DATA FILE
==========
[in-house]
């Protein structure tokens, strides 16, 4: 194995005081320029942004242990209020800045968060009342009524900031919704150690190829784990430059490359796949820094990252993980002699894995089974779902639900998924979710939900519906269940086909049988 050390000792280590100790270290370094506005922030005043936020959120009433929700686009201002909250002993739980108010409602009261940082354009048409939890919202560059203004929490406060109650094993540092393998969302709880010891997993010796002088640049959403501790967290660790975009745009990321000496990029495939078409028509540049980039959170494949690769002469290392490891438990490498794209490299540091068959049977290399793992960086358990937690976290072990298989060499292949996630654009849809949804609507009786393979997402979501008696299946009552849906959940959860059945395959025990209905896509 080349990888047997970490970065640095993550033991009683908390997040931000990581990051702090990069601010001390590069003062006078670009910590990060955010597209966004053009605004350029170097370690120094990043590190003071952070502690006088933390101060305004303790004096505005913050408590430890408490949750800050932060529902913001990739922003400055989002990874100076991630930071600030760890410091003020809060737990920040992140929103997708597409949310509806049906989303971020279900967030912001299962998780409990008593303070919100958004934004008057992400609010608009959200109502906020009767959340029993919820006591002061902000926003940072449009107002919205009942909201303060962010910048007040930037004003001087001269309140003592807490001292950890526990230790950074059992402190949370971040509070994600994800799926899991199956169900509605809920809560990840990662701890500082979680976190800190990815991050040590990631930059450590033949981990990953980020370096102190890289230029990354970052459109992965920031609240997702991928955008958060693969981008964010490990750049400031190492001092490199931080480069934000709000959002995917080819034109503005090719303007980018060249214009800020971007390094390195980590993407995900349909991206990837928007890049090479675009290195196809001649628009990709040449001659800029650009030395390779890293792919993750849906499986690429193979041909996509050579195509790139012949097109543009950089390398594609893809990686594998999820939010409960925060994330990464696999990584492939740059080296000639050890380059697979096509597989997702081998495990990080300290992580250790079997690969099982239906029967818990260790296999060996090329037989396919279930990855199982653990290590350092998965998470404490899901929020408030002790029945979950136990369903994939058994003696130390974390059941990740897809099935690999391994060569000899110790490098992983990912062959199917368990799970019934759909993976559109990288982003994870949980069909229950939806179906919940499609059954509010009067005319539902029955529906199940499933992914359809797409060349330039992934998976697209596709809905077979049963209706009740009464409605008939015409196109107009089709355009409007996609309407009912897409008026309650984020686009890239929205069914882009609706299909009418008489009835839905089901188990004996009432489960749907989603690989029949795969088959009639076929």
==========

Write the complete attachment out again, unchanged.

[in-house]
């Protein structure tokens, strides 16, 4: 194995005081320029942004242990209020800045968060009342009524900031919704150690190829784990430059490359796949820094990252993980002699894995089974779902639900998924979710939900519906269940086909049988 050390000792280590100790270290370094506005922030005043936020959120009433929700686009201002909250002993739980108010409602009261940082354009048409939890919202560059203004929490406060109650094993540092393998969302709880010891997993010796002088640049959403501790967290660790975009745009990321000496990029495939078409028509540049980039959170494949690769002469290392490891438990490498794209490299540091068959049977290399793992960086358990937690976290072990298989060499292949996630654009849809949804609507009786393979997402979501008696299946009552849906959940959860059945395959025990209905896509 080349990888047997970490970065640095993550033991009683908390997040931000990581990051702090990069601010001390590069003062006078670009910590990060955010597209966004053009605004350029170097370690120094990043590190003071952070502690006088933390101060305004303790004096505005913050408590430890408490949750800050932060529902913001990739922003400055989002990874100076991630930071600030760890410091003020809060737990920040992140929103997708597409949310509806049906989303971020279900967030912001299962998780409990008593303070919100958004934004008057992400609010608009959200109502906020009767959340029993919820006591002061902000926003940072449009107002919205009942909201303060962010910048007040930037004003001087001269309140003592807490001292950890526990230790950074059992402190949370971040509070994600994800799926899991199956169900509605809920809560990840990662701890500082979680976190800190990815991050040590990631930059450590033949981990990953980020370096102190890289230029990354970052459109992965920031609240997702991928955008958060693969981008964010490990750049400031190492001092490199931080480069934000709000959002995917080819034109503005090719303007980018060249214009800020971007390094390195980590993407995900349909991206990837928007890049090479675009290195196809001649628009990709040449001659800029650009030395390779890293792919993750849906499986690429193979041909996509050579195509790139012949097109543009950089390398594609893809990686594998999820939010409960925060994330990464696999990584492939740059080296000639050890380059697979096509597989997702081998495990990080300290992580250790079997690969099982239906029967818990260790296999060996090329037989396919279930990855199982653990290590350092998965998470404490899901929020408030002790029945979950136990369903994939058994003696130390974390059941990740897809099935690999391994060569000899110790490098992983990912062959199917368990799970019934759909993976559109990288982003994870949980069909229950939806179906919940499609059954509010009067005319539902029955529906199940499933992914359809797409060349330039992934998976697209596709809905077979049963209706009740009464409605008939015409196109107009089709355009409007996609309407009912897409008026309650984020686009890239929205069914882009609706299909009418008489009835839905089901188990004996009432489960749907989603690989029949795969088959009639076929």